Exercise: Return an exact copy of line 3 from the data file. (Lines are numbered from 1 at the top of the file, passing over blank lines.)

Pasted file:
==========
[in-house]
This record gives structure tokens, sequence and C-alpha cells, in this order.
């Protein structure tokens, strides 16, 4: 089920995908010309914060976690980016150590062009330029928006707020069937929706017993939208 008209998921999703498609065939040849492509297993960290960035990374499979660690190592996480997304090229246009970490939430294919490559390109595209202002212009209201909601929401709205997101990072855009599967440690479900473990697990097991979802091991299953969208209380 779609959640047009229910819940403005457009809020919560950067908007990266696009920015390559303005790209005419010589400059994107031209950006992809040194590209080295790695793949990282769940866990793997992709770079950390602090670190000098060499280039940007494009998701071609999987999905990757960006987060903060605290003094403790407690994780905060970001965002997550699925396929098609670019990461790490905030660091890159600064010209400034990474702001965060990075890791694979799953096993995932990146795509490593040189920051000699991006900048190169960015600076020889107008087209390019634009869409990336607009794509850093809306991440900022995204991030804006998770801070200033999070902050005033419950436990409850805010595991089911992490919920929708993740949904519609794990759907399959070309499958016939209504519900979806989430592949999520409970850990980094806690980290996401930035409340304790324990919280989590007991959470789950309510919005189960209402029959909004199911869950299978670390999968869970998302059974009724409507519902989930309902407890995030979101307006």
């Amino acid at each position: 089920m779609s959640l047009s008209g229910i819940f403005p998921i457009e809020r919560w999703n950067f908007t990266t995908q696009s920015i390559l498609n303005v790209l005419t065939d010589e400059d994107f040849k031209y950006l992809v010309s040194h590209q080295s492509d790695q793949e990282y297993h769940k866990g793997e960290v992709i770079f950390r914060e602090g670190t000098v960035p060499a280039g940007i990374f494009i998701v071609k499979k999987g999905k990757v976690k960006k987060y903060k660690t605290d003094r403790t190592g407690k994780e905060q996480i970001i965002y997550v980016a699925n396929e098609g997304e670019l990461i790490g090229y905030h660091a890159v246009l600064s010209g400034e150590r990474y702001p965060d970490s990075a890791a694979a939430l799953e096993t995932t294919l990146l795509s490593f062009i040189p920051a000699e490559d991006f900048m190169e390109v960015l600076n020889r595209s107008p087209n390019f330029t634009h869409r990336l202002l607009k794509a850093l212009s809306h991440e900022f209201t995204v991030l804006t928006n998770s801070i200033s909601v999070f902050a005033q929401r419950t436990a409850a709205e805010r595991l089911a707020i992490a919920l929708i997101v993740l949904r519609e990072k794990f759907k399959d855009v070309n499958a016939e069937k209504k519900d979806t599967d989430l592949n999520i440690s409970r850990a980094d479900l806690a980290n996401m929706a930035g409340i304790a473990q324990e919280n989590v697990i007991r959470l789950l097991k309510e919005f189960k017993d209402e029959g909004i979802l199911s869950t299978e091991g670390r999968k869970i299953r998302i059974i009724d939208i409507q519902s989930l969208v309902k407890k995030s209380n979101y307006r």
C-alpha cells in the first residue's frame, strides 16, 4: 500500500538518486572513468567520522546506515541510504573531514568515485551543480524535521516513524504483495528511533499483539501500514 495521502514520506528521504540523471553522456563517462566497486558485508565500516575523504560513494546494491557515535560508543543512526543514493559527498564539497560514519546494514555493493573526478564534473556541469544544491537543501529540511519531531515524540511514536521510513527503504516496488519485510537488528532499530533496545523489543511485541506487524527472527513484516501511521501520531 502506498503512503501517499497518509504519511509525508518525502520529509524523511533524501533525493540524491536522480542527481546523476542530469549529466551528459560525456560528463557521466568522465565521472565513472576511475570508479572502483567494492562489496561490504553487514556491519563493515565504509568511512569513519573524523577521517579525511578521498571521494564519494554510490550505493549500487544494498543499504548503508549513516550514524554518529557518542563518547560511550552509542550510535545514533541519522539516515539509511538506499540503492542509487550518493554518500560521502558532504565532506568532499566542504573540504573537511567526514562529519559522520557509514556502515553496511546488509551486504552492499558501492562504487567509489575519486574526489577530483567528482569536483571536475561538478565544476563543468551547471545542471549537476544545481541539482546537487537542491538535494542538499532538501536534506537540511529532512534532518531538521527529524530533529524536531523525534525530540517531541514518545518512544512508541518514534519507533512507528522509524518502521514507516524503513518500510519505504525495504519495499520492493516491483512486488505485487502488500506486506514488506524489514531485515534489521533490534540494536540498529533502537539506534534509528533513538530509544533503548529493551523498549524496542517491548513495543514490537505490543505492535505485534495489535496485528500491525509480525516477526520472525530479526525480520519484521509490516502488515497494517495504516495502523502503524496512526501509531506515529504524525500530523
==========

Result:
């Protein structure tokens, strides 16, 4: 089920995908010309914060976690980016150590062009330029928006707020069937929706017993939208 008209998921999703498609065939040849492509297993960290960035990374499979660690190592996480997304090229246009970490939430294919490559390109595209202002212009209201909601929401709205997101990072855009599967440690479900473990697990097991979802091991299953969208209380 779609959640047009229910819940403005457009809020919560950067908007990266696009920015390559303005790209005419010589400059994107031209950006992809040194590209080295790695793949990282769940866990793997992709770079950390602090670190000098060499280039940007494009998701071609999987999905990757960006987060903060605290003094403790407690994780905060970001965002997550699925396929098609670019990461790490905030660091890159600064010209400034990474702001965060990075890791694979799953096993995932990146795509490593040189920051000699991006900048190169960015600076020889107008087209390019634009869409990336607009794509850093809306991440900022995204991030804006998770801070200033999070902050005033419950436990409850805010595991089911992490919920929708993740949904519609794990759907399959070309499958016939209504519900979806989430592949999520409970850990980094806690980290996401930035409340304790324990919280989590007991959470789950309510919005189960209402029959909004199911869950299978670390999968869970998302059974009724409507519902989930309902407890995030979101307006």